In November 2012, palm oil definitively entered the French media landscape during parliamentary discussions on what was at the time christened as the so-called ‘Nutella Amendment’ or ‘Nutella Tax’. A prodigious number of articles were published at that time. And, stemming from its omnipresence in the media, palm oil then became a major topic of public debate.
What fertile ground for a smear campaign! Palm oil was accused of everything – and especially of being bad for health – and in the news media, this health issue became a national concern.
Yet, science does not provide any reason for these fears. For palm oil as for other subjects, the failure to promote the correct information meant that public opinion was mainly distinguished by its tendency to exaggerate. The advertising posters that we have seen recently in France about palm oil being linked to the Loch Ness monster or the Titanic are ultimately not very far from the truth of the scare campaign.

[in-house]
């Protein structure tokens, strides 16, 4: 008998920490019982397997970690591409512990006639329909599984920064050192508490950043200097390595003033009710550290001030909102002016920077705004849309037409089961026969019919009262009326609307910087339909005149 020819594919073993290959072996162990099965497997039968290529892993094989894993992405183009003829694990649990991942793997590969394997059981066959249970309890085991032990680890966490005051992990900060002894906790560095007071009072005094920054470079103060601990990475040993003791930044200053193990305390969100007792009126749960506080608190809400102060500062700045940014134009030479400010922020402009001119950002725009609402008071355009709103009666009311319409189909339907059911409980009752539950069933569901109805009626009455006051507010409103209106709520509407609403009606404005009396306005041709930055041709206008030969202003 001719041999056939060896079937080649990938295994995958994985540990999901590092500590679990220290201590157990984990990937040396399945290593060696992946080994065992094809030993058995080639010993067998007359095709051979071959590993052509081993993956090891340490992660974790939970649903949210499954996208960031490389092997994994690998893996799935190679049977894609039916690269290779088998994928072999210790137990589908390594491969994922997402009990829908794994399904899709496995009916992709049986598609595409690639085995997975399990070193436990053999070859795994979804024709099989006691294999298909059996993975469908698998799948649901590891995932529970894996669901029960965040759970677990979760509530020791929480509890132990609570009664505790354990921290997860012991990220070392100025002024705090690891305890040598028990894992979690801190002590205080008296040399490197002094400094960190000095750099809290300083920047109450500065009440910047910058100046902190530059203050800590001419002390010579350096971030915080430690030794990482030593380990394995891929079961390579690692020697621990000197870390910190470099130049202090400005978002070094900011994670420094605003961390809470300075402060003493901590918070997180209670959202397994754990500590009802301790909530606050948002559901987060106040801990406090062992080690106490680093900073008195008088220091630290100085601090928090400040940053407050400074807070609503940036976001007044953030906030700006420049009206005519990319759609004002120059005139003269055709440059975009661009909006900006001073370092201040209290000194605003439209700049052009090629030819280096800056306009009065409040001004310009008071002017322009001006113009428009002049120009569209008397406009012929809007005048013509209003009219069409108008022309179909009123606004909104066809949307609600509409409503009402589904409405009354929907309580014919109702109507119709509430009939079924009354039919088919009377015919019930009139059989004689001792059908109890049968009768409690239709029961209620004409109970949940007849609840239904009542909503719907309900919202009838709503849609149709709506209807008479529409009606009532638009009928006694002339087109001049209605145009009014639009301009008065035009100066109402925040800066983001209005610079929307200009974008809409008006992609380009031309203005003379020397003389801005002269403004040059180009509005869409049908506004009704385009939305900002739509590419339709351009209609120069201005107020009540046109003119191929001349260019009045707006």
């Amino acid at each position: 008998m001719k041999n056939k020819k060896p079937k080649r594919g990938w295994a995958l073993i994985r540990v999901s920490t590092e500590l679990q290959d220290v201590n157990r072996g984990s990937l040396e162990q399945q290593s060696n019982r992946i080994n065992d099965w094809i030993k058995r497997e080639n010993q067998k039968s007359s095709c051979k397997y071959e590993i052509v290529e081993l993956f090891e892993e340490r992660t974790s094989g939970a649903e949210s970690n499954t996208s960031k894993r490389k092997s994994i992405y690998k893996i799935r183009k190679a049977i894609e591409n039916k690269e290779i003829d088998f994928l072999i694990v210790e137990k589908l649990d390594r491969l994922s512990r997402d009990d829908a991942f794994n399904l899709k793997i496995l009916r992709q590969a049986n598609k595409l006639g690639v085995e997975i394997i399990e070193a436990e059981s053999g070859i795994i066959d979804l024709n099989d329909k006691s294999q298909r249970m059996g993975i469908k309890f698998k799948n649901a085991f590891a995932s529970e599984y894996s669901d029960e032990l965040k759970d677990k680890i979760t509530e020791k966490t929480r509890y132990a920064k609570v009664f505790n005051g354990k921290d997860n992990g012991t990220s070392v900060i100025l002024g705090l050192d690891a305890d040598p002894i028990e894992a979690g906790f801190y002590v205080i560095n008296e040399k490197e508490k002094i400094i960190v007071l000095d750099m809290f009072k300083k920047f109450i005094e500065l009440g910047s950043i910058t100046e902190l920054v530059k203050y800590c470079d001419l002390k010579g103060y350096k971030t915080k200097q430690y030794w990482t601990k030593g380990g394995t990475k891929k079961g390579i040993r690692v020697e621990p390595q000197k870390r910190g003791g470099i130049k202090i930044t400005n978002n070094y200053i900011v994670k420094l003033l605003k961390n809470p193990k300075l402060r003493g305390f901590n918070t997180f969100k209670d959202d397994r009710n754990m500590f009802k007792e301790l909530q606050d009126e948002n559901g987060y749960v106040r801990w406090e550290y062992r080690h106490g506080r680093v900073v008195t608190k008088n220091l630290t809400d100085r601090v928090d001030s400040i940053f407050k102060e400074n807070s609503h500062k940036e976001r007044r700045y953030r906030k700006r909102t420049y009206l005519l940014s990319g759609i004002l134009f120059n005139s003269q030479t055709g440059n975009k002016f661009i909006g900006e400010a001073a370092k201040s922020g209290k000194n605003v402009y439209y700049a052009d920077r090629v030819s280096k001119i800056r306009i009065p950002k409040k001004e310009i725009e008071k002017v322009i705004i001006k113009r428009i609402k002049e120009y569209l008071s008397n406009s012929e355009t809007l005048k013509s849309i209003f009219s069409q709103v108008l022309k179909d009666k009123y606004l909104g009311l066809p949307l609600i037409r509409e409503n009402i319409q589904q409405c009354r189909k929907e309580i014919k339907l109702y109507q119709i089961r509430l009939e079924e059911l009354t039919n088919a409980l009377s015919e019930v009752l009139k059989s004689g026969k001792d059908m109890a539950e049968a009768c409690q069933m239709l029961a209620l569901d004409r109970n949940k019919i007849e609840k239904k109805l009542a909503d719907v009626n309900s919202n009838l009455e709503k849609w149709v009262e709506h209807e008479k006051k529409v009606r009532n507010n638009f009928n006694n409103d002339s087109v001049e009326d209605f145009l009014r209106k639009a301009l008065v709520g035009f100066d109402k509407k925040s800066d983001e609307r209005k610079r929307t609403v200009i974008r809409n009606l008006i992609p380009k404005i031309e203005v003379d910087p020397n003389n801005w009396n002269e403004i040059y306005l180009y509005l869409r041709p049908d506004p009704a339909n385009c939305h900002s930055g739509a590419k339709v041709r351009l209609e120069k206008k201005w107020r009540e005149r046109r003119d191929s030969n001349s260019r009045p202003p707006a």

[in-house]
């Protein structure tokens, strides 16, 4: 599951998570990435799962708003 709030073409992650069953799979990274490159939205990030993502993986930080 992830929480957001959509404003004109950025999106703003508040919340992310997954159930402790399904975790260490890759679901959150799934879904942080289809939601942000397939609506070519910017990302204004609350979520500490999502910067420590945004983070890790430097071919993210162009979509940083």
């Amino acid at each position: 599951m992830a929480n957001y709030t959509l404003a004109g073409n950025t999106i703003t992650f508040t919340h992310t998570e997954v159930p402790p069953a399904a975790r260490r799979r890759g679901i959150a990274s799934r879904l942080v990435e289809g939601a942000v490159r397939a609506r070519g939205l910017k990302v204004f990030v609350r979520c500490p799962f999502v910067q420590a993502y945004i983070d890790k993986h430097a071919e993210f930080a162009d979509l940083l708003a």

We have repeatedly tried to show that there was no real reason for such media activity: in November 2013 initially, and then in June 2014, we held two conferences in Paris and Brussels with renowned experts. Together, we clarified the state of the scientific evidence, and the many studies over the years have proved, unmistakably, that saturated fats in general and especially palm oil are undoubtedly not hazardous to health.
Today, just as it was possible to say in the past, palm oil is not a concern from a scientific point of view. It is clear that public opinion is on the wrong track.
However, we were not wrong. Eighteen months after the peak of interest, the debate is folding in on itself.
Since the first major wars over ideological health issues, people quickly realised that it didn’t have any basis in science. More serious topics such as the enduring use of trans fats or the worrying levels of sugar consumption could surface.
After only a few months the rationale of the anti-palm oil campaign fell apart. A lot of noise for nothing.